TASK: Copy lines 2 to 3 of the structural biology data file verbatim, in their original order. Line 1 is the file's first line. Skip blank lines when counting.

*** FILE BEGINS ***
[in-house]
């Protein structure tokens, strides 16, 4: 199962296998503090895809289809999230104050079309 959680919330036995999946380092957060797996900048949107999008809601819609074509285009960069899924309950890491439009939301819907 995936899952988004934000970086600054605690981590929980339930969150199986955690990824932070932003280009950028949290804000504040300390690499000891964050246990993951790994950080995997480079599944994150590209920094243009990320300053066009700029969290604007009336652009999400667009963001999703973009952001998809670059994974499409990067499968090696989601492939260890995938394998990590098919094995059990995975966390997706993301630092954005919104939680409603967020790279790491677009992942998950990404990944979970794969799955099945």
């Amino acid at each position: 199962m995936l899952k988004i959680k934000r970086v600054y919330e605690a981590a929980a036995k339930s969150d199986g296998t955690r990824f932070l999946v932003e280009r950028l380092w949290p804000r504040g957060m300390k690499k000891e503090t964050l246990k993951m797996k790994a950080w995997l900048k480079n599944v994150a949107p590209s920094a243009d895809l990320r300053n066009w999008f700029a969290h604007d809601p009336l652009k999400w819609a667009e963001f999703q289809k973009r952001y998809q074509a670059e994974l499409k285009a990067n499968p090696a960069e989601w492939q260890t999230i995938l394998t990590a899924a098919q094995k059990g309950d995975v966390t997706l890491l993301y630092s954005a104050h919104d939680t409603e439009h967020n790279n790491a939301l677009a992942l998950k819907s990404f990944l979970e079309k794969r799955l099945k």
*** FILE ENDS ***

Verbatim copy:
């Protein structure tokens, strides 16, 4: 199962296998503090895809289809999230104050079309 959680919330036995999946380092957060797996900048949107999008809601819609074509285009960069899924309950890491439009939301819907 995936899952988004934000970086600054605690981590929980339930969150199986955690990824932070932003280009950028949290804000504040300390690499000891964050246990993951790994950080995997480079599944994150590209920094243009990320300053066009700029969290604007009336652009999400667009963001999703973009952001998809670059994974499409990067499968090696989601492939260890995938394998990590098919094995059990995975966390997706993301630092954005919104939680409603967020790279790491677009992942998950990404990944979970794969799955099945």
């Amino acid at each position: 199962m995936l899952k988004i959680k934000r970086v600054y919330e605690a981590a929980a036995k339930s969150d199986g296998t955690r990824f932070l999946v932003e280009r950028l380092w949290p804000r504040g957060m300390k690499k000891e503090t964050l246990k993951m797996k790994a950080w995997l900048k480079n599944v994150a949107p590209s920094a243009d895809l990320r300053n066009w999008f700029a969290h604007d809601p009336l652009k999400w819609a667009e963001f999703q289809k973009r952001y998809q074509a670059e994974l499409k285009a990067n499968p090696a960069e989601w492939q260890t999230i995938l394998t990590a899924a098919q094995k059990g309950d995975v966390t997706l890491l993301y630092s954005a104050h919104d939680t409603e439009h967020n790279n790491a939301l677009a992942l998950k819907s990404f990944l979970e079309k794969r799955l099945k």